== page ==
The Anxiety of Loneliness | HealthyPlace

The Anxiety of Loneliness | HealthyPlace

I’ve been living in a new place for nearly three months, and the anxiety of loneliness is getting to me. This place is more removed from basically all of my close friends and family, so I’m not going to be able to visit them as often as I once was. Obviously this is been difficult for me. This blog is my attempt to try and come to terms with that.

Anxiety Due to Loneliness, Not Necessarily Being Alone

The first thing I want to get at is that there is a big difference between feeling lonely and being alone. Specifically, you can feel lonely without necessarily being alone.

I live in a large city – it would be impossible for me to be alone here. But the paradoxical thing about that it it’s actually really easy to feel lonely. Overcoming loneliness is a matter of finding a genuine connection with someone, and that isn’t as easy as it sounds. As much as it helps to try to put yourself out there and meet other new people, sometimes it just doesn’t happen. So when your primary group somehow becomes more distant, it can be difficult to replace.

How to Combat the Anxiety of Loneliness

If you are in a similar situation as I am, though it is less than ideal, there are ways that you can feel less lonely. The obvious one would be to do as much as possible to continue communicating with them digitally. Modern technology has given us endless options to keep in close contact with people even if they’re far away. There’s no substitute for actually being there with the person, but in the absence of any alternatives doing that is an invaluable strategy.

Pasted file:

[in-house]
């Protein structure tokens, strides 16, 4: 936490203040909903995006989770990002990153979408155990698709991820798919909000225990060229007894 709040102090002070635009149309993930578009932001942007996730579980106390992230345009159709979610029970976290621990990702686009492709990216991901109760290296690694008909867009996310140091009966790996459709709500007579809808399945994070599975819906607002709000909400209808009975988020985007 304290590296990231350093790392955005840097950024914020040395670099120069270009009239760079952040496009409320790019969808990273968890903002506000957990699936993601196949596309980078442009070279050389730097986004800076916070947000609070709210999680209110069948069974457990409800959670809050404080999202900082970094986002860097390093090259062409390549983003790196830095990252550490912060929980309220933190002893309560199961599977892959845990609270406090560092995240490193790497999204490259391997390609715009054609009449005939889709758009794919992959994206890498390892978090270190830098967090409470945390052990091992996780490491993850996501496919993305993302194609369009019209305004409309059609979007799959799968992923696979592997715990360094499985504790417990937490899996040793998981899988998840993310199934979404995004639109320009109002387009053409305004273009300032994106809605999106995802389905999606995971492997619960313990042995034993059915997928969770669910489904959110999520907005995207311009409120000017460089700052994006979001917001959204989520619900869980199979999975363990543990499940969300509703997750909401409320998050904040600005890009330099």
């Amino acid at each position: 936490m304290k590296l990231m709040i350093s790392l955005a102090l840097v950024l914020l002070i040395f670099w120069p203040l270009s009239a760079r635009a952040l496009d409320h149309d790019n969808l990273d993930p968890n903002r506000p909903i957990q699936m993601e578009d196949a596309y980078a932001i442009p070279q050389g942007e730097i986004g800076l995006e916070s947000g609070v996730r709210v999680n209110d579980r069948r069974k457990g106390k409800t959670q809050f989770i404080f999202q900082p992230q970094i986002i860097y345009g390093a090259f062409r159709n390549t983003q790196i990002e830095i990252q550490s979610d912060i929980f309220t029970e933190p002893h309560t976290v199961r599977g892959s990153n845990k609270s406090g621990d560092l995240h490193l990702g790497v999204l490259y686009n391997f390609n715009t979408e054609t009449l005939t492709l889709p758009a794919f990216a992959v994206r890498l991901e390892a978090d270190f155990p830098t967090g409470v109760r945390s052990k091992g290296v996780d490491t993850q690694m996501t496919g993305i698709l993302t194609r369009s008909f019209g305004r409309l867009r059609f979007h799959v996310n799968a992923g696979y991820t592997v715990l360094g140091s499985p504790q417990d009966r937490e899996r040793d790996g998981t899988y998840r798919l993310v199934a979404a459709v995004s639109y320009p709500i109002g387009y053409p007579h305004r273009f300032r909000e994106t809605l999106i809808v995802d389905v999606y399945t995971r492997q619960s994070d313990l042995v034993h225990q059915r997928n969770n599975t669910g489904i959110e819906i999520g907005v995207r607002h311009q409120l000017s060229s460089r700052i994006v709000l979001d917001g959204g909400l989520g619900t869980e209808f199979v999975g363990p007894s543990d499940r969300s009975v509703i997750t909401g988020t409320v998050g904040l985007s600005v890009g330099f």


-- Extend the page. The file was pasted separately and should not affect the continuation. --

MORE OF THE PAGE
Now, the tricky thing is actually finding other people around you to further mitigate the anxiety of loneliness. It’s tricky because, as I said before, it isn’t like you can just choose to find a new close friend and then have it magically be so. The close friends I have now didn’t come about because I actively sought them out – actually, for most of them, I don’t even remember how I met them because, I’m assuming, the circumstances were so everyday that the details weren’t worth remembering.

All this may make it seem like a hard thing to do. But actually, I don’t think it is. Because if one finds a close friend in the most everyday circumstances, all you have to do is continue your everyday life and eventually something will come of it.

I will say, though, that the most important aspect of this whole process is always keeping an open heart for the prospect of finding a new friend. If you’ve closed yourself off, if you’ve consigned yourself to loneliness for the rest of your life, then you’ve already lost. But keeping your heart open means that any potential interaction has the capability of transforming into a lifelong friendship. Will it happen all the time? Of course not. But I would argue that it’s better to live under the shadow of that potentiality than to have given up.

Have you experienced the anxiety of loneliness? Tell me your story in the comments.

Tags: anxiety of loneliness

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